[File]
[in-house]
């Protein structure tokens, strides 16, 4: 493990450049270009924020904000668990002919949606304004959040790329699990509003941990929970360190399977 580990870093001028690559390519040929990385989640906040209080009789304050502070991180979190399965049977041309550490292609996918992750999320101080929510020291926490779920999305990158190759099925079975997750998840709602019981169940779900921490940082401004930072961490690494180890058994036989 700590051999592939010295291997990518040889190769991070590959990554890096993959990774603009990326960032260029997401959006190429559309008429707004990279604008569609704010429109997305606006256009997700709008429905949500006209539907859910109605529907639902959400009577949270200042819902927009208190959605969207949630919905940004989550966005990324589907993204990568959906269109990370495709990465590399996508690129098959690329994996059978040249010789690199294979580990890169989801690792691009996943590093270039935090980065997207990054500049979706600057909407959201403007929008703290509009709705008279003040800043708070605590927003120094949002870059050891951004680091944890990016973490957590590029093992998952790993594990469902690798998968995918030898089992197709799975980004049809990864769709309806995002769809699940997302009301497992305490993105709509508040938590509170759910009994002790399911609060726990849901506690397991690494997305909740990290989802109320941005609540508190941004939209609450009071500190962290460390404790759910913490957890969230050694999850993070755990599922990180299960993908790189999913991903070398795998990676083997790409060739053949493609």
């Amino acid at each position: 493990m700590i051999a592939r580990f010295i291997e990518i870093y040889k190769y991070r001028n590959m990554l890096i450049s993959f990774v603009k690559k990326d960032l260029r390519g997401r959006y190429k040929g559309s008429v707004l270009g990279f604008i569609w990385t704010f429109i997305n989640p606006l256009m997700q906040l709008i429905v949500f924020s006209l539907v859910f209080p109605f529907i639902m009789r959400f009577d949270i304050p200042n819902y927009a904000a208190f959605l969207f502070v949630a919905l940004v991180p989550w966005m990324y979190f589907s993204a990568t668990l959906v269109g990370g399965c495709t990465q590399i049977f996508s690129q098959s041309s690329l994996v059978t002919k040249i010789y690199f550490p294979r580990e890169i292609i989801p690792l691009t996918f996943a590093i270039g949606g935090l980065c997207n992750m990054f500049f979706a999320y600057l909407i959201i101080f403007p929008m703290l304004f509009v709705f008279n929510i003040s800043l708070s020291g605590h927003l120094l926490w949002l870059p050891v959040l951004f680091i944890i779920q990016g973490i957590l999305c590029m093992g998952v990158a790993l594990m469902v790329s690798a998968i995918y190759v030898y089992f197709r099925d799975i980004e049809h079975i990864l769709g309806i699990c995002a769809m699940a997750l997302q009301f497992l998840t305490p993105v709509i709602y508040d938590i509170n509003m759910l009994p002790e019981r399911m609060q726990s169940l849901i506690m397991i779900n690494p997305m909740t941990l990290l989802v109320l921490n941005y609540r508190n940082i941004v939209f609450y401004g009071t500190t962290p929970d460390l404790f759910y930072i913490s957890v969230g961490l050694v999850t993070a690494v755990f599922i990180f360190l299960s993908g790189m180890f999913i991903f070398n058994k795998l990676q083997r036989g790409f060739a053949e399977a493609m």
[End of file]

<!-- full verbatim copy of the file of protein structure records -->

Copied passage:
[in-house]
């Protein structure tokens, strides 16, 4: 493990450049270009924020904000668990002919949606304004959040790329699990509003941990929970360190399977 580990870093001028690559390519040929990385989640906040209080009789304050502070991180979190399965049977041309550490292609996918992750999320101080929510020291926490779920999305990158190759099925079975997750998840709602019981169940779900921490940082401004930072961490690494180890058994036989 700590051999592939010295291997990518040889190769991070590959990554890096993959990774603009990326960032260029997401959006190429559309008429707004990279604008569609704010429109997305606006256009997700709008429905949500006209539907859910109605529907639902959400009577949270200042819902927009208190959605969207949630919905940004989550966005990324589907993204990568959906269109990370495709990465590399996508690129098959690329994996059978040249010789690199294979580990890169989801690792691009996943590093270039935090980065997207990054500049979706600057909407959201403007929008703290509009709705008279003040800043708070605590927003120094949002870059050891951004680091944890990016973490957590590029093992998952790993594990469902690798998968995918030898089992197709799975980004049809990864769709309806995002769809699940997302009301497992305490993105709509508040938590509170759910009994002790399911609060726990849901506690397991690494997305909740990290989802109320941005609540508190941004939209609450009071500190962290460390404790759910913490957890969230050694999850993070755990599922990180299960993908790189999913991903070398795998990676083997790409060739053949493609």
């Amino acid at each position: 493990m700590i051999a592939r580990f010295i291997e990518i870093y040889k190769y991070r001028n590959m990554l890096i450049s993959f990774v603009k690559k990326d960032l260029r390519g997401r959006y190429k040929g559309s008429v707004l270009g990279f604008i569609w990385t704010f429109i997305n989640p606006l256009m997700q906040l709008i429905v949500f924020s006209l539907v859910f209080p109605f529907i639902m009789r959400f009577d949270i304050p200042n819902y927009a904000a208190f959605l969207f502070v949630a919905l940004v991180p989550w966005m990324y979190f589907s993204a990568t668990l959906v269109g990370g399965c495709t990465q590399i049977f996508s690129q098959s041309s690329l994996v059978t002919k040249i010789y690199f550490p294979r580990e890169i292609i989801p690792l691009t996918f996943a590093i270039g949606g935090l980065c997207n992750m990054f500049f979706a999320y600057l909407i959201i101080f403007p929008m703290l304004f509009v709705f008279n929510i003040s800043l708070s020291g605590h927003l120094l926490w949002l870059p050891v959040l951004f680091i944890i779920q990016g973490i957590l999305c590029m093992g998952v990158a790993l594990m469902v790329s690798a998968i995918y190759v030898y089992f197709r099925d799975i980004e049809h079975i990864l769709g309806i699990c995002a769809m699940a997750l997302q009301f497992l998840t305490p993105v709509i709602y508040d938590i509170n509003m759910l009994p002790e019981r399911m609060q726990s169940l849901i506690m397991i779900n690494p997305m909740t941990l990290l989802v109320l921490n941005y609540r508190n940082i941004v939209f609450y401004g009071t500190t962290p929970d460390l404790f759910y930072i913490s957890v969230g961490l050694v999850t993070a690494v755990f599922i990180f360190l299960s993908g790189m180890f999913i991903f070398n058994k795998l990676q083997r036989g790409f060739a053949e399977a493609m």